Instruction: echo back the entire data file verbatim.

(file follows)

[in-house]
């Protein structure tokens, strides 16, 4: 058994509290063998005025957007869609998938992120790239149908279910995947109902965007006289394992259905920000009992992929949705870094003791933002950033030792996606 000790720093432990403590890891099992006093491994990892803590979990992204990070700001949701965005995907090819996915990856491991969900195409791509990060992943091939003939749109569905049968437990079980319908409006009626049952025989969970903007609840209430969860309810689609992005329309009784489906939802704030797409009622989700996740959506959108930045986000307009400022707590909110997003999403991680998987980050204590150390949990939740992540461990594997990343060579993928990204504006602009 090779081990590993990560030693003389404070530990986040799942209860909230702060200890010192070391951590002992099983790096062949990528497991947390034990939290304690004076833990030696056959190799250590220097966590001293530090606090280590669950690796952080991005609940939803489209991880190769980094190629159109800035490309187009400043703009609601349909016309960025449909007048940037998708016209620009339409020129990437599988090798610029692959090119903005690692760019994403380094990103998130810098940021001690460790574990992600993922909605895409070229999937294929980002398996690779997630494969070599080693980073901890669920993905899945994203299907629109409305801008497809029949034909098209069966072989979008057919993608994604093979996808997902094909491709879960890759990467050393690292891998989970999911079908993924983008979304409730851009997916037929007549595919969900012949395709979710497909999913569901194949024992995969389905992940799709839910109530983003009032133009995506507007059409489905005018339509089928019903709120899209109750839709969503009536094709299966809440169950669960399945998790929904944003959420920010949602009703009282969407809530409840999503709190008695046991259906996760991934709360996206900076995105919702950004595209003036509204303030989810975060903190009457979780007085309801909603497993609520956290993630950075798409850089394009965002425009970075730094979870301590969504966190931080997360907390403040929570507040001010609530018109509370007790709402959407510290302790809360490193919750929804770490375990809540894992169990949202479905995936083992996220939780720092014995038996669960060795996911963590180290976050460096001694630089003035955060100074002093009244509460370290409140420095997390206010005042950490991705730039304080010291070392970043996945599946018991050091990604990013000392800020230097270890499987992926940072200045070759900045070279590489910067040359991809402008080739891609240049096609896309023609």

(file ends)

[in-house]
């Protein structure tokens, strides 16, 4: 058994509290063998005025957007869609998938992120790239149908279910995947109902965007006289394992259905920000009992992929949705870094003791933002950033030792996606 000790720093432990403590890891099992006093491994990892803590979990992204990070700001949701965005995907090819996915990856491991969900195409791509990060992943091939003939749109569905049968437990079980319908409006009626049952025989969970903007609840209430969860309810689609992005329309009784489906939802704030797409009622989700996740959506959108930045986000307009400022707590909110997003999403991680998987980050204590150390949990939740992540461990594997990343060579993928990204504006602009 090779081990590993990560030693003389404070530990986040799942209860909230702060200890010192070391951590002992099983790096062949990528497991947390034990939290304690004076833990030696056959190799250590220097966590001293530090606090280590669950690796952080991005609940939803489209991880190769980094190629159109800035490309187009400043703009609601349909016309960025449909007048940037998708016209620009339409020129990437599988090798610029692959090119903005690692760019994403380094990103998130810098940021001690460790574990992600993922909605895409070229999937294929980002398996690779997630494969070599080693980073901890669920993905899945994203299907629109409305801008497809029949034909098209069966072989979008057919993608994604093979996808997902094909491709879960890759990467050393690292891998989970999911079908993924983008979304409730851009997916037929007549595919969900012949395709979710497909999913569901194949024992995969389905992940799709839910109530983003009032133009995506507007059409489905005018339509089928019903709120899209109750839709969503009536094709299966809440169950669960399945998790929904944003959420920010949602009703009282969407809530409840999503709190008695046991259906996760991934709360996206900076995105919702950004595209003036509204303030989810975060903190009457979780007085309801909603497993609520956290993630950075798409850089394009965002425009970075730094979870301590969504966190931080997360907390403040929570507040001010609530018109509370007790709402959407510290302790809360490193919750929804770490375990809540894992169990949202479905995936083992996220939780720092014995038996669960060795996911963590180290976050460096001694630089003035955060100074002093009244509460370290409140420095997390206010005042950490991705730039304080010291070392970043996945599946018991050091990604990013000392800020230097270890499987992926940072200045070759900045070279590489910067040359991809402008080739891609240049096609896309023609």